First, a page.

#VP08: Not All Decriminalisation Is Created Equal: Mapping Non-Criminal Responses To Drug Use And Related Activities Globally

Author: Juan Fernández Ochoa Marie Nougier Niamh Eastwood Imani Robinson

Theme: Social Science and Policy Research Year: 2021

Background: Despite growing international recognition of the impacts of socio-structural factors on the health and well-being of people who use drugs, drug laws in most jurisdictions continue to prioritise punitive responses. The criminalisation of people who use drugs creates barriers in access to harm reduction and health services, fuels stigma and drives incarceration rates, leading to increased burdens of trauma and disease on people who use drugs. Recent United Nations guidance on drug policy and human rights has underscored the legality and importance of decriminalisation. However, research on the implementation and efficacy of different models remains limited. Methods: Desk-based research on the legal framework of jurisdictions implementing non-criminal responses to drug use and related behaviours focused on the legal status of the existing decriminalisation provisions, the existence and normative value of threshold quantities, the activities and substances concerned, and applicable alternative sanctions. The analysis also provides insights into implementation. Results: Decriminalisation models were identified in 59 jurisdictions (32 countries), with vast differences in terms of reach and impacts, especially on health outcomes for people who use drugs. The analysis of these policies fed into the development of a public map-based online knowledge resource. Conclusion: Sixty years after the foundation of the global drug control regime, the criminalisation of drug use and related behaviours remains the mainstream response to drug-related challenges. An increasing number of jurisdictions across the world have adopted models offering promise in conceptualising human-rights-affirming alternatives to this damaging orthodoxy. Identifying what works and what does not in these models is crucial for affected communities and allies to refine campaigning and advocacy efforts towards policy reform. This work also feeds into a growing body of research on the need for community involvement in policymaking and for non-criminalising responses to societal challenges. Disclosure of Interest: None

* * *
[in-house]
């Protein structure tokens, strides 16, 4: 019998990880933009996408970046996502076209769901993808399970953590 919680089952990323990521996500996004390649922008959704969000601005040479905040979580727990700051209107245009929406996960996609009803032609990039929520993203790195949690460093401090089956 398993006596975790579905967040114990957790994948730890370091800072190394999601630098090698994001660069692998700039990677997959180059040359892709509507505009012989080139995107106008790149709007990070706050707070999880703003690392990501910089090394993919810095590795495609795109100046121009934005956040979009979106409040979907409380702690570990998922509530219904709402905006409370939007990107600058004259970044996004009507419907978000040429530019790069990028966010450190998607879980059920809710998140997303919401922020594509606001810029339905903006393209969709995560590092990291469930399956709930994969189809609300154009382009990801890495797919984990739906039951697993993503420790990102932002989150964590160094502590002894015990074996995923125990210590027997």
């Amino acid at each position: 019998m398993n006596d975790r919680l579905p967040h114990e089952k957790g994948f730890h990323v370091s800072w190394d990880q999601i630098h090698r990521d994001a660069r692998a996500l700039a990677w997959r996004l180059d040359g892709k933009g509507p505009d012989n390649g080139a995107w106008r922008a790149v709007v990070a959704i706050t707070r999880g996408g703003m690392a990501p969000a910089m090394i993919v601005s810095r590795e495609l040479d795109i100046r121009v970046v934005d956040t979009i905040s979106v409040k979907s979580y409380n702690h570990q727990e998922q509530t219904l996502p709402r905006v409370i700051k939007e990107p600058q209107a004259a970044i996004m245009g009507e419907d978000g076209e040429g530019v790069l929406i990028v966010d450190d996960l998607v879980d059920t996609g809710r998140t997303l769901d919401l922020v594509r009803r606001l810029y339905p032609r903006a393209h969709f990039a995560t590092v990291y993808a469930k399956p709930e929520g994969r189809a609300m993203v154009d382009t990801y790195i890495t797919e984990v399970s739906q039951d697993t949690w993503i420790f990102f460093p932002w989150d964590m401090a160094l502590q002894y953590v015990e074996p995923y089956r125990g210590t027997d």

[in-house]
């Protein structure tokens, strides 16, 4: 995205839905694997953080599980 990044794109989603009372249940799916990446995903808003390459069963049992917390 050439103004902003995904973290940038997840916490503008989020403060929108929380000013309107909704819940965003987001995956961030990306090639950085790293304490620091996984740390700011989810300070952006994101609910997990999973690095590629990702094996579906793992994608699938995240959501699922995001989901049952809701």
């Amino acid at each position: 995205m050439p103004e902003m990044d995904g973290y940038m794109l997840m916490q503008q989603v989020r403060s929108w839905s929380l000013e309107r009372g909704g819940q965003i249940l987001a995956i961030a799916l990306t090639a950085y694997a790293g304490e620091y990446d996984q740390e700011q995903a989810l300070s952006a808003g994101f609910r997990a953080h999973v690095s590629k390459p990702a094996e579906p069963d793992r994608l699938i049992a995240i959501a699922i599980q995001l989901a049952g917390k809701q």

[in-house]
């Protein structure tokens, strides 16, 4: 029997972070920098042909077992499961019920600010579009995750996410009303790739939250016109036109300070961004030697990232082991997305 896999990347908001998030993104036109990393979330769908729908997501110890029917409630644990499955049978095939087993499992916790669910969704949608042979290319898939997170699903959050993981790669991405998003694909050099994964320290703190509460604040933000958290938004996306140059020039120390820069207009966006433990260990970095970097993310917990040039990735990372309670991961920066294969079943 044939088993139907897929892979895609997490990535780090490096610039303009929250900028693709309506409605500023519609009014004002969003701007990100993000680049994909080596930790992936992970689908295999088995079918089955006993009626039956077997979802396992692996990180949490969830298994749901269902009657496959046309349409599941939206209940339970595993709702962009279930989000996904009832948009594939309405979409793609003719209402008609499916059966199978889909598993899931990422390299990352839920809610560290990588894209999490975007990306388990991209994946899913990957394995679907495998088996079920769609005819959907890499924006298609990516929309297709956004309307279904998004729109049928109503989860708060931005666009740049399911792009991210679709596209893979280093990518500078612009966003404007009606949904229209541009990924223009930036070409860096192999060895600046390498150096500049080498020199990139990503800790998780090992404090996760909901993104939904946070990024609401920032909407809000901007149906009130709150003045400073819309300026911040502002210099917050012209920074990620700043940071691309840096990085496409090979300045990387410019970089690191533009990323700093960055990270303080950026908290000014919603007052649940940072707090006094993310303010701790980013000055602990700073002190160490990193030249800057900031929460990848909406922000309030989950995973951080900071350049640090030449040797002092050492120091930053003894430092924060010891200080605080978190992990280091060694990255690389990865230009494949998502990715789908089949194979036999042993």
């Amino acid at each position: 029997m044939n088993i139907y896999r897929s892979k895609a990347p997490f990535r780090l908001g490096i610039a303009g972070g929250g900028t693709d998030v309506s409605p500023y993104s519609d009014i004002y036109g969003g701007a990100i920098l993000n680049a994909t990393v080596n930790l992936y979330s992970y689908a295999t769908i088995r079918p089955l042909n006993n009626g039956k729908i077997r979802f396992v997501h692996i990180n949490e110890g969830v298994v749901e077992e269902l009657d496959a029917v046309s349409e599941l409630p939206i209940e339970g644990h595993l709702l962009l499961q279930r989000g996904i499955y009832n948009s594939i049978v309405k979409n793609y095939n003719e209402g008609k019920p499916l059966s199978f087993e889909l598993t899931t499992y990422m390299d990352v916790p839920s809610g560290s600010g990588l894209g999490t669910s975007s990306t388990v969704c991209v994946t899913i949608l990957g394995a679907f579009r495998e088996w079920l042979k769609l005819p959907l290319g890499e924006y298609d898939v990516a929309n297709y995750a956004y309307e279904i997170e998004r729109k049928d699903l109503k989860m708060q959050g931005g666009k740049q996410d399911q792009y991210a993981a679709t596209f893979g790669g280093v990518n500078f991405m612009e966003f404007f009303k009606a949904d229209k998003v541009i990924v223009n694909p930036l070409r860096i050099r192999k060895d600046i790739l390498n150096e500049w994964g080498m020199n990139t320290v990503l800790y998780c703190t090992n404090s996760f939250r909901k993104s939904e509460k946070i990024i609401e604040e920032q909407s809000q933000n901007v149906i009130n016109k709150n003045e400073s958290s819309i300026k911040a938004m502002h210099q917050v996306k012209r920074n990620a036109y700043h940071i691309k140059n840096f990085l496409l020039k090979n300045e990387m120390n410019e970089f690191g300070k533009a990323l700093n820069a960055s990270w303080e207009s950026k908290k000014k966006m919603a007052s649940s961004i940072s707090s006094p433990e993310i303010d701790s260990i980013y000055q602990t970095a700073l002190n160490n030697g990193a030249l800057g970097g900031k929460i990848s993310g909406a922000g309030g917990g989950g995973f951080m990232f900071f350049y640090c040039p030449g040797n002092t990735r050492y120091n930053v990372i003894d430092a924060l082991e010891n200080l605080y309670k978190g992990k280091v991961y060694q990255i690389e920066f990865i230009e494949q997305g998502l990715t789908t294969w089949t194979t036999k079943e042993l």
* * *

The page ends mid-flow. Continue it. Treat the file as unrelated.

Download abstract Watch video